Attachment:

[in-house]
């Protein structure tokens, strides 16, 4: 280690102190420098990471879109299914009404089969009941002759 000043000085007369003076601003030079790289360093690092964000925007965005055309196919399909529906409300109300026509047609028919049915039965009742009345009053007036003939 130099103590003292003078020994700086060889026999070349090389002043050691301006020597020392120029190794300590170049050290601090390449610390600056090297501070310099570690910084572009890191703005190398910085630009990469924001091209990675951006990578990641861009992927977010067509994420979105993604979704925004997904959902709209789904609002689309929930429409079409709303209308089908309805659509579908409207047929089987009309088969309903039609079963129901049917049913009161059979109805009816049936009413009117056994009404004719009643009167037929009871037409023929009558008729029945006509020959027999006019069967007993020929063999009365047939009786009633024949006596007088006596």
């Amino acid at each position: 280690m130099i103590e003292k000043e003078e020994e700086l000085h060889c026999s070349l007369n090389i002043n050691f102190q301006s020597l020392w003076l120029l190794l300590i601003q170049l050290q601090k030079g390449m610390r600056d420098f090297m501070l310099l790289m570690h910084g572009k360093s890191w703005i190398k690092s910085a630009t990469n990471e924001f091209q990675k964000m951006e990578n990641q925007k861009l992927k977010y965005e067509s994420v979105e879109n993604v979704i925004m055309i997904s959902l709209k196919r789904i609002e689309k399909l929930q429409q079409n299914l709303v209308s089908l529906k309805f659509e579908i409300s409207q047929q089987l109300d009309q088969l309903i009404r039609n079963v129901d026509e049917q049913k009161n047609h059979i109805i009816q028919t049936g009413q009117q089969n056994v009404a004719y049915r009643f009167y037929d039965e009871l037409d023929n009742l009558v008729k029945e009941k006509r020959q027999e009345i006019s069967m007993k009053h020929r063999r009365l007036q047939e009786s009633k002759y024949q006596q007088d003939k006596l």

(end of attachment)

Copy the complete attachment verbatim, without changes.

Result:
[in-house]
């Protein structure tokens, strides 16, 4: 280690102190420098990471879109299914009404089969009941002759 000043000085007369003076601003030079790289360093690092964000925007965005055309196919399909529906409300109300026509047609028919049915039965009742009345009053007036003939 130099103590003292003078020994700086060889026999070349090389002043050691301006020597020392120029190794300590170049050290601090390449610390600056090297501070310099570690910084572009890191703005190398910085630009990469924001091209990675951006990578990641861009992927977010067509994420979105993604979704925004997904959902709209789904609002689309929930429409079409709303209308089908309805659509579908409207047929089987009309088969309903039609079963129901049917049913009161059979109805009816049936009413009117056994009404004719009643009167037929009871037409023929009558008729029945006509020959027999006019069967007993020929063999009365047939009786009633024949006596007088006596």
């Amino acid at each position: 280690m130099i103590e003292k000043e003078e020994e700086l000085h060889c026999s070349l007369n090389i002043n050691f102190q301006s020597l020392w003076l120029l190794l300590i601003q170049l050290q601090k030079g390449m610390r600056d420098f090297m501070l310099l790289m570690h910084g572009k360093s890191w703005i190398k690092s910085a630009t990469n990471e924001f091209q990675k964000m951006e990578n990641q925007k861009l992927k977010y965005e067509s994420v979105e879109n993604v979704i925004m055309i997904s959902l709209k196919r789904i609002e689309k399909l929930q429409q079409n299914l709303v209308s089908l529906k309805f659509e579908i409300s409207q047929q089987l109300d009309q088969l309903i009404r039609n079963v129901d026509e049917q049913k009161n047609h059979i109805i009816q028919t049936g009413q009117q089969n056994v009404a004719y049915r009643f009167y037929d039965e009871l037409d023929n009742l009558v008729k029945e009941k006509r020959q027999e009345i006019s069967m007993k009053h020929r063999r009365l007036q047939e009786s009633k002759y024949q006596q007088d003939k006596l």